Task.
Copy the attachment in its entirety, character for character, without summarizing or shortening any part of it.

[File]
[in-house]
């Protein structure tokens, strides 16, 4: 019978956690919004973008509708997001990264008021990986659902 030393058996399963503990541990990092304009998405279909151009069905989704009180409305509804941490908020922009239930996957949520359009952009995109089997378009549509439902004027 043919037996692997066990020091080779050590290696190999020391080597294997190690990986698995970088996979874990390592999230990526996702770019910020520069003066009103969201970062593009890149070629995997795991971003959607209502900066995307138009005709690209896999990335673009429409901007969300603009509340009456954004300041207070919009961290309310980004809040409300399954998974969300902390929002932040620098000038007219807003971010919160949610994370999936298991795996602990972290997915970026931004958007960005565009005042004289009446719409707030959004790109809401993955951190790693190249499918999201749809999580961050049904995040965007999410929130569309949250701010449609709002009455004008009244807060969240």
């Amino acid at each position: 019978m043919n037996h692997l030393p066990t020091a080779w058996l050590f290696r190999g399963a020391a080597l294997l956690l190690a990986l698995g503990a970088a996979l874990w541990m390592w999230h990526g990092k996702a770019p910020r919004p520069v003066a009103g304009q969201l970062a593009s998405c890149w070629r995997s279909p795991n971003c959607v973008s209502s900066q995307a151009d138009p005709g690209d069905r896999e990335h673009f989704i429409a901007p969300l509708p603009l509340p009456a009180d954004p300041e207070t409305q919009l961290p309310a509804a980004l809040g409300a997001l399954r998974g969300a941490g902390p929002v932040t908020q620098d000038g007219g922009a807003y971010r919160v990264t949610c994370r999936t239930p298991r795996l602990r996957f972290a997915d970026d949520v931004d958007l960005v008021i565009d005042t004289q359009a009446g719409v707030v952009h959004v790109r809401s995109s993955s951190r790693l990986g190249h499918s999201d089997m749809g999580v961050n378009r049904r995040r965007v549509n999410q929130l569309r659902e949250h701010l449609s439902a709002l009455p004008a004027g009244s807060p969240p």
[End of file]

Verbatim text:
[in-house]
């Protein structure tokens, strides 16, 4: 019978956690919004973008509708997001990264008021990986659902 030393058996399963503990541990990092304009998405279909151009069905989704009180409305509804941490908020922009239930996957949520359009952009995109089997378009549509439902004027 043919037996692997066990020091080779050590290696190999020391080597294997190690990986698995970088996979874990390592999230990526996702770019910020520069003066009103969201970062593009890149070629995997795991971003959607209502900066995307138009005709690209896999990335673009429409901007969300603009509340009456954004300041207070919009961290309310980004809040409300399954998974969300902390929002932040620098000038007219807003971010919160949610994370999936298991795996602990972290997915970026931004958007960005565009005042004289009446719409707030959004790109809401993955951190790693190249499918999201749809999580961050049904995040965007999410929130569309949250701010449609709002009455004008009244807060969240």
């Amino acid at each position: 019978m043919n037996h692997l030393p066990t020091a080779w058996l050590f290696r190999g399963a020391a080597l294997l956690l190690a990986l698995g503990a970088a996979l874990w541990m390592w999230h990526g990092k996702a770019p910020r919004p520069v003066a009103g304009q969201l970062a593009s998405c890149w070629r995997s279909p795991n971003c959607v973008s209502s900066q995307a151009d138009p005709g690209d069905r896999e990335h673009f989704i429409a901007p969300l509708p603009l509340p009456a009180d954004p300041e207070t409305q919009l961290p309310a509804a980004l809040g409300a997001l399954r998974g969300a941490g902390p929002v932040t908020q620098d000038g007219g922009a807003y971010r919160v990264t949610c994370r999936t239930p298991r795996l602990r996957f972290a997915d970026d949520v931004d958007l960005v008021i565009d005042t004289q359009a009446g719409v707030v952009h959004v790109r809401s995109s993955s951190r790693l990986g190249h499918s999201d089997m749809g999580v961050n378009r049904r995040r965007v549509n999410q929130l569309r659902e949250h701010l449609s439902a709002l009455p004008a004027g009244s807060p969240p």